Union slams Labor proposal to have Productivity Commission assess free trade deals, pledging campaign to overturn policy

Published: 30 Oct 2017

Union slams Labor proposal to have Productivity Commission assess free trade deals, pledging campaign to overturn policy

A commitment that a future Labor Government would have the Productivity Commission conduct an economic analysis of all free trade agreements, announced today by Shadow Trade Minister Jason Clare, is a completely inadequate response to the damage these agreements continue to inflict on Australian workers according to the Construction Forestry Mining and Energy Union.

The union singled out the nomination of the Productivity Commission as the agency responsible for the analysis, saying the organisation was so ideologically wedded to free trade that the outcomes would be meaningless.

“The Productivity Commission is so blindly pro-free trade that seeking their analysis of whether a trade agreements is in the national interest will be a useless exercise that at best is deeply misguided and at worst will be nothing more than a cruel hoax on the workers and industries that will be left worse off,” CFMEU National Secretary Michael O’Connor said.

“The important work of scrutinising trade agreements should be done by a truly independent body, but Labor’s plan to hand it to the Productivity Commission is nothing short of entrusting Dracula with the keys to the blood bank.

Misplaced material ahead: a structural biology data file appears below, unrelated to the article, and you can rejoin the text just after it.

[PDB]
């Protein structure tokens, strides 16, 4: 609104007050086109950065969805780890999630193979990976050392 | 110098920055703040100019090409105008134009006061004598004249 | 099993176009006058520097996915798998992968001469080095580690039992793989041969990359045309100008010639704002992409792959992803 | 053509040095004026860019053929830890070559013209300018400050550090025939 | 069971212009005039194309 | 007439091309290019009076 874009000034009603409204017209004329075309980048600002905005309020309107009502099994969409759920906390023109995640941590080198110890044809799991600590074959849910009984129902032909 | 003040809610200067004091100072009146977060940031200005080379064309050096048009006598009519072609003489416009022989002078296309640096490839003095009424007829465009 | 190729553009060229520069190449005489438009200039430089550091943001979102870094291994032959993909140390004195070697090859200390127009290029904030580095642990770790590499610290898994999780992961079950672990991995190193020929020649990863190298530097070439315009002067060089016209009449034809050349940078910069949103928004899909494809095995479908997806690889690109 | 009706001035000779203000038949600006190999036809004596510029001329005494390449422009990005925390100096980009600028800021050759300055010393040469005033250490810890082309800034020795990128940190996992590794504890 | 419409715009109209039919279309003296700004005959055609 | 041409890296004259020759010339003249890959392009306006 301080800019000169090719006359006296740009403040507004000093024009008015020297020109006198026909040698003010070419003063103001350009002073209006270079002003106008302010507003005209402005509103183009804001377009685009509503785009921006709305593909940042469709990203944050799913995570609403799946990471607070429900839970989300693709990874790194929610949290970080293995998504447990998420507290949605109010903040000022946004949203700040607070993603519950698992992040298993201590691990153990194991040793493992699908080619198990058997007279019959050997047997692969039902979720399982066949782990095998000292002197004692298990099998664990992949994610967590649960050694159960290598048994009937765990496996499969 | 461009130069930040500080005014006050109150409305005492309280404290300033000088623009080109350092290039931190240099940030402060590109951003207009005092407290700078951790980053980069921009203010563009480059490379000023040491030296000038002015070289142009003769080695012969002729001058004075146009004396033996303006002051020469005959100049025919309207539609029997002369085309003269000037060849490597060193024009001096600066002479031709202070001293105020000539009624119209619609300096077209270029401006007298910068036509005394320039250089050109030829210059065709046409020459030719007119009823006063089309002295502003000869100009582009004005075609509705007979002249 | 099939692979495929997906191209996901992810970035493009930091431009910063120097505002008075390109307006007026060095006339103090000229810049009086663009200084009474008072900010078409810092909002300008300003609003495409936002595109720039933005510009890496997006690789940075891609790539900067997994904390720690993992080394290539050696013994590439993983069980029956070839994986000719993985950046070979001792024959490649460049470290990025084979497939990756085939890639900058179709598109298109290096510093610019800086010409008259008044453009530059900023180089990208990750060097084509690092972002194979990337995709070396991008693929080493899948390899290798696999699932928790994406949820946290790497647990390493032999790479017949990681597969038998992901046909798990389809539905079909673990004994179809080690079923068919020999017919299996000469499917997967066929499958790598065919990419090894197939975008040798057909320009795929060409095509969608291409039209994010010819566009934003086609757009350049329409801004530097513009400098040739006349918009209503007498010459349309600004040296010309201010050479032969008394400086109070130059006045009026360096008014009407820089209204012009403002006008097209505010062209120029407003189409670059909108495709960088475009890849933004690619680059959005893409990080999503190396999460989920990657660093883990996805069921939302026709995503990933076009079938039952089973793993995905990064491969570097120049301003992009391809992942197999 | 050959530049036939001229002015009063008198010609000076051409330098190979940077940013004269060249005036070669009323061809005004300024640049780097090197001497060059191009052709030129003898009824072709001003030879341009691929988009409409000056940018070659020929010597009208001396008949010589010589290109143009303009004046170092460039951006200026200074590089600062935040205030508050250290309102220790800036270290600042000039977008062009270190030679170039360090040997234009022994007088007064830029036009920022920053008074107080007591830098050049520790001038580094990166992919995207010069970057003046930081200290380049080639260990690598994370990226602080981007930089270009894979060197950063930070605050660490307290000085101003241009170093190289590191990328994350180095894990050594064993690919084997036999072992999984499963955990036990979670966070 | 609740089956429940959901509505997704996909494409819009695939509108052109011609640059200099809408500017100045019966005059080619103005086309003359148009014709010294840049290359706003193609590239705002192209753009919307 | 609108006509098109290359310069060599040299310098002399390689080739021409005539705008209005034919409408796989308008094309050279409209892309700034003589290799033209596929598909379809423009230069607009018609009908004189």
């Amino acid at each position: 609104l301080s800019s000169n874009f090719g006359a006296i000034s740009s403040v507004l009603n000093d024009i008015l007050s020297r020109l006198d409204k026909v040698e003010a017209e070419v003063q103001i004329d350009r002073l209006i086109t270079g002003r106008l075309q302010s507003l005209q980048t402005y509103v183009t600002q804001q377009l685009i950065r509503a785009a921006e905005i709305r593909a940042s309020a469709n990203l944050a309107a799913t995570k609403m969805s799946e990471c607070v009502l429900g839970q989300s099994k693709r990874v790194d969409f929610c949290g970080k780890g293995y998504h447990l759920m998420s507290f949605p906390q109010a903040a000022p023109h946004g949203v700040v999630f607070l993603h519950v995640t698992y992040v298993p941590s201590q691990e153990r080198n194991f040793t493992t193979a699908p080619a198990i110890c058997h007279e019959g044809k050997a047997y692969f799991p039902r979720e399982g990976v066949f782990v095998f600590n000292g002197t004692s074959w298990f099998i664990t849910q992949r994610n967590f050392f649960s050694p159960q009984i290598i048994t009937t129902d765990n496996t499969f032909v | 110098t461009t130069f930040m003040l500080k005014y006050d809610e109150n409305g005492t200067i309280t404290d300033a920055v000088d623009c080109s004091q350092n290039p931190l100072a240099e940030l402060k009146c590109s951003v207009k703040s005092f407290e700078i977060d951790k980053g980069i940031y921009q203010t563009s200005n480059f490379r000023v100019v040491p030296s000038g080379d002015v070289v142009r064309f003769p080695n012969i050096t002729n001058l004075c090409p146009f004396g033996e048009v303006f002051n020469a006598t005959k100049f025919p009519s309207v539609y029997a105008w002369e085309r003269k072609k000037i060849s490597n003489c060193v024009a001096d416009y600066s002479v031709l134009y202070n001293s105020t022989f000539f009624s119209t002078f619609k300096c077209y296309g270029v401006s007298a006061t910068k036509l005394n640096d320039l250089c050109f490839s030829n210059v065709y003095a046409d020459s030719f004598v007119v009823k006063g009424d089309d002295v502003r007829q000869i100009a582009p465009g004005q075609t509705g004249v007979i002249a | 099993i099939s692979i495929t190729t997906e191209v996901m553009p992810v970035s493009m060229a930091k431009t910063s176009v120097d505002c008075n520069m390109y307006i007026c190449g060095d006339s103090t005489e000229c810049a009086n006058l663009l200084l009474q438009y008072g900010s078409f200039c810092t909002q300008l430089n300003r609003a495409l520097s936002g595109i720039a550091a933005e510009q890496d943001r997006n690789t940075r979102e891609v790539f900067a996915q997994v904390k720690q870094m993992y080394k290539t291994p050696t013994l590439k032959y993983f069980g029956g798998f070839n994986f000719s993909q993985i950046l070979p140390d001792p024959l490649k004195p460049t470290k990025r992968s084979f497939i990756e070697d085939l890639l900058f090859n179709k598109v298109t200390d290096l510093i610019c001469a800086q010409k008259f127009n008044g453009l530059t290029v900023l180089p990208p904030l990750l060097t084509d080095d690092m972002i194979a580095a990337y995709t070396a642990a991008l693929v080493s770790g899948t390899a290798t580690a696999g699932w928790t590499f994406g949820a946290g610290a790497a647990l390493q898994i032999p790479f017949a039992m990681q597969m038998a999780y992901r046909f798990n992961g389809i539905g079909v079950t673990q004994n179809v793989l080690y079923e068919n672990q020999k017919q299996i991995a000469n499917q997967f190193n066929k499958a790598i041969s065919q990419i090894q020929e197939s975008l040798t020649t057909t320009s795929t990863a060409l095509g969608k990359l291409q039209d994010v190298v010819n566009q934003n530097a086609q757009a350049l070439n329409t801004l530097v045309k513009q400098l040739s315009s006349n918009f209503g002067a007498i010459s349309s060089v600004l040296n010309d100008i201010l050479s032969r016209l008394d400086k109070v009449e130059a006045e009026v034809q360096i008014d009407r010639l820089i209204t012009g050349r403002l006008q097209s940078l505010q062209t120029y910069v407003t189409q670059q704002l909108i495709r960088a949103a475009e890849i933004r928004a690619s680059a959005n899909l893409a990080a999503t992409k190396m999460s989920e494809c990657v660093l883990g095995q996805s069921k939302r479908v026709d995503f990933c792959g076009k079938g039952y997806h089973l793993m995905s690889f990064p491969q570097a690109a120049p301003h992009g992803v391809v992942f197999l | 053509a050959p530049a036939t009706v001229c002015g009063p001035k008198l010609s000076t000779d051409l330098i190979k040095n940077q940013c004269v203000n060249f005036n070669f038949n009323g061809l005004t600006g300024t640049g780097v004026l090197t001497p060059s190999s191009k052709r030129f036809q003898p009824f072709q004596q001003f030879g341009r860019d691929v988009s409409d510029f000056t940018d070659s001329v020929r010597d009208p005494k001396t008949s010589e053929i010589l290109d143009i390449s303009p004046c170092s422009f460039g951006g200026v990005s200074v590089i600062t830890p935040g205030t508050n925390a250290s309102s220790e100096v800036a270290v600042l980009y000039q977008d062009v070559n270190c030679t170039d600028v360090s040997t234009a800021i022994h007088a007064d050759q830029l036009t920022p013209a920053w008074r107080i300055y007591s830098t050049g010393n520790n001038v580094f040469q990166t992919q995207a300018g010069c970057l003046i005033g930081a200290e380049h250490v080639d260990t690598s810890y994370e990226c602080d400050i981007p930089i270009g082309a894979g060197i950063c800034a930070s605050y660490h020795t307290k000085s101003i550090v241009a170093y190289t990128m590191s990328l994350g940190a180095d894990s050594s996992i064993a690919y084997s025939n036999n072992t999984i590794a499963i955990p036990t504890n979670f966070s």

“If Labor presses ahead with implementing this proposal, there is no question that Australian workers will suffer.” The CFMEU, which has a membership of 110,000 blue collar workers, said the policy announcement revealed

Labor still had a lot more work to do on ensuring trade policy served the best interests of the Australian public.

The union committed to campaigning within all Labor Party forums — including the National Conference — to amend the policy to completely remove the influence of the Productivity Commission from all aspects of Australia’s public policy framework, including trade, investment, superannuation and tax.

“The public rightly have no regard for this organisation that is little more than a taxpayer-funded right-wing think tank who time and again maintain their defence of deregulation, privatisation and failed neoliberalism,” Mr O’Connor said.

The CFMEU said that while the Productivity Commission has provided superficial criticism of the preferential nature of recent trade agreements, including that reached with China, these statements simply hid their broader agenda of promoting the unilateral removal of tariff and foreign investment barriers.

Mr O’Connor highlighted efforts by the Productivity Commission during the past decade to push for the dismantling of Australia’s anti-dumping system, with efforts to defend local industries from unfair trade simply attacked as being “protectionist”.

“The Productivity Commission is led by free trade extremists, which the Labor party looks to be empowering through a policy that would lazily endorse them for this vital work,” he said.

“Labor’s announcement is a tricky attempt to pretend to be doing something about genuine community concerns, when the reality is the continuation of a business as usual approach to trade policy.

“More of the same on international trade will simply mean our nation will see more exploited temporary workers, more dangerous imported products, more hollowing out of Australian industry, more risks to our democracy and more pain for workers, their families and their communities.”

Media contact: Tim Vollmer — 0404 273 313

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